“Earmark reform won’t dent the deficit,” Star-Ledger Editorial Board, nj.com, November 17, 2010
But Bennett, one of the Senate’s more prolific practitioners of the tactic, says people don’t understand that with earmarks, members of Congress determine where money already in the budget should be spent — they are not spending additional money.
Rooting out earmarks allows the executive branch to determine where that money goes.
“Bennett: Earmark ban good politics, bad policy,” by Matt Canham, The Salt Lake Tribune, November 17, 2010
“Earmarks are not “new” money,” LaForge said in his statement. “They only direct where the money will be spent.
“Essentially, they are directives from Congress on how taxpayers’ dollars should be spent, rather than allowing executive branch agencies to make all the decisions. The same amount of dollars will still be on the table and will be spent.”
“LaForge issues statement on earmarks,” Editor’s Notebook by Ross Reily, November 17, 2010
Despite their claims, the Republicans’ ban on earmarks won’t stop lawmakers from steering taxpayers’ dollars to pet projects. And it will have little if any effect on Washington’s far graver problem — the gigantic budget deficit.
“FACT CHECK: Ban on pet projects mostly symbolic,” by Alan Fram, Associated Press, November 19, 2010
The ban itself, however, will barely dent the federal deficit, potentially hands more spending power to the Obama administration and threatens Charleston port funding crucial to the state’s international trade, say some opposing voices.
DeMint has huge reserves of conservative support that give him a measure of freedom when it comes to pushing through a spending issue over Republican leadership in Washington and big business interests in South Carolina, who will have to “swallow hard” and find a way to work with him, said John Simpkins, a professor at the Charleston School of law and political expert.
“He’s got votes,” Simpkins said. “Typically, you court business interests to get money to get votes and if you’ve got votes, you can skip the middle man.”
Still, the issue is “more smoke than fire,” he said, because earmarks make up 1 percent of the federal budget and represent money that’s already appropriated. To truly eliminate the spending, Simpkins said, Congress would also have to pass a measure to cut that 1 percent from federal agency budgets, with a miniscule impact on the deficit.
What’s more likely is that the move will simply cede the spending decisions to federal agencies headed by Obama appointees, said Larry Sabato, director of the University of Virginia’s Center for Politics.
“Earmark ban a high point for Jim DeMint,” by Ben Szobody, Greenville Online, November 17, 2010
One interest group is very upset about Senator Jim DeMint’s (R-SC) plan to force a vote in the Senate Republican Conference for a two year earmark moratorium — Lobbyists. According to The Hill, the lobbying group that represents lobbyists are very angry and worried that the easy money days of earmarking for dollars is over. Yes, even lobbyists have lobbyist in Washington, D.C.
“Lobbyists Upset About Demint Earmark Ban,” by Brian Darling, RedState, November 14, 2010
One of the Republicans’ great achievements, after they took control of Congress in 2010, was to abolish the corrupt earmarking process, which had given us such porkers as the infamous Alaska “bridge to nowhere.” Democrats (and some Republicans) now want to bring back the pork projects — so members can bring home the bacon and buy votes.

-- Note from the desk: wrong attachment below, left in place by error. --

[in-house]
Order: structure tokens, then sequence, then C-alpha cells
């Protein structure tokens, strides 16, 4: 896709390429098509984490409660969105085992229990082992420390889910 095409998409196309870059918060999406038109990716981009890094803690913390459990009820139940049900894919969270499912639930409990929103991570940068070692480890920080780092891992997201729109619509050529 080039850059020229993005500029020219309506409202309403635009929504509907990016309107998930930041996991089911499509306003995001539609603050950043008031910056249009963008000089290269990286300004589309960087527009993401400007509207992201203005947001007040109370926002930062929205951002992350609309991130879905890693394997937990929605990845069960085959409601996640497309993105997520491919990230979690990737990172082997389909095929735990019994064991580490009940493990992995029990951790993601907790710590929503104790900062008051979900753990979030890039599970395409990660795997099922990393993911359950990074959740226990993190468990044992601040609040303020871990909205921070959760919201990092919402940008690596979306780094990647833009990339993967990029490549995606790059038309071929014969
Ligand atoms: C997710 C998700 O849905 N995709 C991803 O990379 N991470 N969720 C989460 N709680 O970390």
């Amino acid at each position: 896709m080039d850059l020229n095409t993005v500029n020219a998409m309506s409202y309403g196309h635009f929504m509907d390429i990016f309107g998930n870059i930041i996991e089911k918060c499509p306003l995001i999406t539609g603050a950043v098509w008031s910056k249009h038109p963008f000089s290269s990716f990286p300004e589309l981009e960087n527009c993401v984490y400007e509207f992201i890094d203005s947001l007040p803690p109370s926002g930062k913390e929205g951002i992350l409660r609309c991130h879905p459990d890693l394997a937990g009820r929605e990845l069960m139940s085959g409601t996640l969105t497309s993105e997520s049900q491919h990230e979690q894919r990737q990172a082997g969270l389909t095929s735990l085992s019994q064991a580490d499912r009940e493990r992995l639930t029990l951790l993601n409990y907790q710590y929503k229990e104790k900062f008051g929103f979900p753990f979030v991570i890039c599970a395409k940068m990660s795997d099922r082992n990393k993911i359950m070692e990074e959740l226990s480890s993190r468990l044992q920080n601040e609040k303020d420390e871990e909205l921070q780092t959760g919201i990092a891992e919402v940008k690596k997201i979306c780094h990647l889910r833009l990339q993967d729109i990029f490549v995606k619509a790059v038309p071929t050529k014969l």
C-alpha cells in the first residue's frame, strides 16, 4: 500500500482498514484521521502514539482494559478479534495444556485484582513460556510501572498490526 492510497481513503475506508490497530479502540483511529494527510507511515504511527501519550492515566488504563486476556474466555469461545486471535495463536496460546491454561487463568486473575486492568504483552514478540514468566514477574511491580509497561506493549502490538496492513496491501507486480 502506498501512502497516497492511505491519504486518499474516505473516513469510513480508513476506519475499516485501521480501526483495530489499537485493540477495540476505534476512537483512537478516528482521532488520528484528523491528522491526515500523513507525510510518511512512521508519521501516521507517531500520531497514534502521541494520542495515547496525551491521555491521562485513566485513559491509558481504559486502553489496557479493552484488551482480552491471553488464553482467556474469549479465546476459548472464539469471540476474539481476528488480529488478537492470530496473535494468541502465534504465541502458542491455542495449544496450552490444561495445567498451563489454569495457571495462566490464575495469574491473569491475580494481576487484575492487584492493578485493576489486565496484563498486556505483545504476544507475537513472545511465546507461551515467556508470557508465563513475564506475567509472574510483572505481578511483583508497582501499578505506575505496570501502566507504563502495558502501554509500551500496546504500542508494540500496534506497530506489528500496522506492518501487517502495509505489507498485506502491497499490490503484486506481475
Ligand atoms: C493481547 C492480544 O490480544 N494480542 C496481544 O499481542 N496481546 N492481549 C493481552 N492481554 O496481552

Punchbowl News reports that Senate Appropriations chair Patrick Leahy (D., Vt.) and House Appropriations chair Rosa DeLauro (D., Conn.) will soon announce the return of earmarks into the appropriations process.
The late Senator Tom Coburn said earmarks serve as “a gateway drug on the road to the spending addiction” and noted how many members feel compelled to vote for bloated spending bills out of fear their states or districts will be shortchanged.
In vetoing a 1987 bill stuffed with earmarks, Ronald Reagan quoted Thomas Jefferson, who warned that allowing Congress to spend federal money for local projects would set off “a scene of scramble among the members [for] who can get the most money wasted in their State, and they will always get most who are meanest.”
We’re about to see Washington get even meaner, if that’s possible.
“New Congress Revives the Pork-Barrel Earmark Monster,” by John Fund, National Review, February 16, 2021
Earmarks are set for a possible renaissance in 2021, as Democratic leaders in the U.S. House of Representatives suggest that a return to pork-barrel politics could be a way to break gridlock in Washington and allow Congress to do big things again. Maybe it could even pass a real budget for the first time in years.
Some now see the demise of earmarks, a major reform championed by the early Tea Party Republicans of a decade ago, as a misstep that has weakened congressional leaders’ ability to coerce support from the rank and file and contributed to Congress’ impotence and dysfunction.
But while abolishing earmarks hasn’t stopped wasteful government spending or shrunk the federal budget, bringing them back won’t accomplish those things, either. Earmarks are unlikely to do much to soften the hardening partisan lines or restore Washington to the supposed glory days when legislators could agree to act in the country’s best interests, as long as there was a little something in it for them.
If the price for getting more legislation out of Congress is increased waste and the potential for more corruption, we should prefer to get less legislation.
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At their core, earmarks are money that the government is spending to support projects that can’t make it on their own merits. If a teapot museum or the refurbishment of Lawrence Welk’s boyhood home was a worthwhile investment, someone in the private sector would have beaten Congress to the punch.
And if a piece of legislation can’t get enough support without bribing backbenchers with piles of taxpayer cash, you have to consider the possibility that the bill doesn’t deserve to pass.
“Bringing Earmarks Back Won’t Fix Congress,” by Eric Boehm, Reason, April 2021
- Chapter 7.K. Earmarks in Congressional Procedure
- Earmarking / Earmarks / Miscellaneous Tariff Bills (CongressionalGlossary.com)